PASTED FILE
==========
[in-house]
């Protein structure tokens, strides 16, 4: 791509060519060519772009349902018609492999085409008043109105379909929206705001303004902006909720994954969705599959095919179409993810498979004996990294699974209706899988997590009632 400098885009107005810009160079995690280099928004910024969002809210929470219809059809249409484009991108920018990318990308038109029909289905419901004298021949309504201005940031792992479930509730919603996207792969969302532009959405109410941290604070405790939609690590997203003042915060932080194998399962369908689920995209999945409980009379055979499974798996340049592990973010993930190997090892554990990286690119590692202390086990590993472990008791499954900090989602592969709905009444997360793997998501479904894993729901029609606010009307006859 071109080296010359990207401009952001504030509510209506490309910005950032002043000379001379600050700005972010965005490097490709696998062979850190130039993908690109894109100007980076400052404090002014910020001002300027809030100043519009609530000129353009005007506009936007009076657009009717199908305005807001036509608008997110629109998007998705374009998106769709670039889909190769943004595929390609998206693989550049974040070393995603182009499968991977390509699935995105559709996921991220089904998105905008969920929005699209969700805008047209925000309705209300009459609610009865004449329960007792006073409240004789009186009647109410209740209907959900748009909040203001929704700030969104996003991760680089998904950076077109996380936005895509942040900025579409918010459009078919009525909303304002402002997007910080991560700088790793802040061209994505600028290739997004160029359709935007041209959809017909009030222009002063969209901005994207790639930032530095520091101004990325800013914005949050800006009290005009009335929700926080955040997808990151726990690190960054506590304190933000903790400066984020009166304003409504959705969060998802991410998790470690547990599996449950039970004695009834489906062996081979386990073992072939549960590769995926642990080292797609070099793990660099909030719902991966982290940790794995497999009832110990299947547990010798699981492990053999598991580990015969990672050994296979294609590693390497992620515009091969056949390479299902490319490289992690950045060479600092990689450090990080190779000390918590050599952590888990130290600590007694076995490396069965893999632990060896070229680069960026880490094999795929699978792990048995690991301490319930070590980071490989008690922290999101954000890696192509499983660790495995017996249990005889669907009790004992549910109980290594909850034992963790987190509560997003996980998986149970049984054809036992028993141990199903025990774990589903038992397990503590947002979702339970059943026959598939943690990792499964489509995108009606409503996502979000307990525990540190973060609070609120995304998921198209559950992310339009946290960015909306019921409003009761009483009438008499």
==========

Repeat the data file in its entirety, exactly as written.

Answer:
[in-house]
């Protein structure tokens, strides 16, 4: 791509060519060519772009349902018609492999085409008043109105379909929206705001303004902006909720994954969705599959095919179409993810498979004996990294699974209706899988997590009632 400098885009107005810009160079995690280099928004910024969002809210929470219809059809249409484009991108920018990318990308038109029909289905419901004298021949309504201005940031792992479930509730919603996207792969969302532009959405109410941290604070405790939609690590997203003042915060932080194998399962369908689920995209999945409980009379055979499974798996340049592990973010993930190997090892554990990286690119590692202390086990590993472990008791499954900090989602592969709905009444997360793997998501479904894993729901029609606010009307006859 071109080296010359990207401009952001504030509510209506490309910005950032002043000379001379600050700005972010965005490097490709696998062979850190130039993908690109894109100007980076400052404090002014910020001002300027809030100043519009609530000129353009005007506009936007009076657009009717199908305005807001036509608008997110629109998007998705374009998106769709670039889909190769943004595929390609998206693989550049974040070393995603182009499968991977390509699935995105559709996921991220089904998105905008969920929005699209969700805008047209925000309705209300009459609610009865004449329960007792006073409240004789009186009647109410209740209907959900748009909040203001929704700030969104996003991760680089998904950076077109996380936005895509942040900025579409918010459009078919009525909303304002402002997007910080991560700088790793802040061209994505600028290739997004160029359709935007041209959809017909009030222009002063969209901005994207790639930032530095520091101004990325800013914005949050800006009290005009009335929700926080955040997808990151726990690190960054506590304190933000903790400066984020009166304003409504959705969060998802991410998790470690547990599996449950039970004695009834489906062996081979386990073992072939549960590769995926642990080292797609070099793990660099909030719902991966982290940790794995497999009832110990299947547990010798699981492990053999598991580990015969990672050994296979294609590693390497992620515009091969056949390479299902490319490289992690950045060479600092990689450090990080190779000390918590050599952590888990130290600590007694076995490396069965893999632990060896070229680069960026880490094999795929699978792990048995690991301490319930070590980071490989008690922290999101954000890696192509499983660790495995017996249990005889669907009790004992549910109980290594909850034992963790987190509560997003996980998986149970049984054809036992028993141990199903025990774990589903038992397990503590947002979702339970059943026959598939943690990792499964489509995108009606409503996502979000307990525990540190973060609070609120995304998921198209559950992310339009946290960015909306019921409003009761009483009438008499």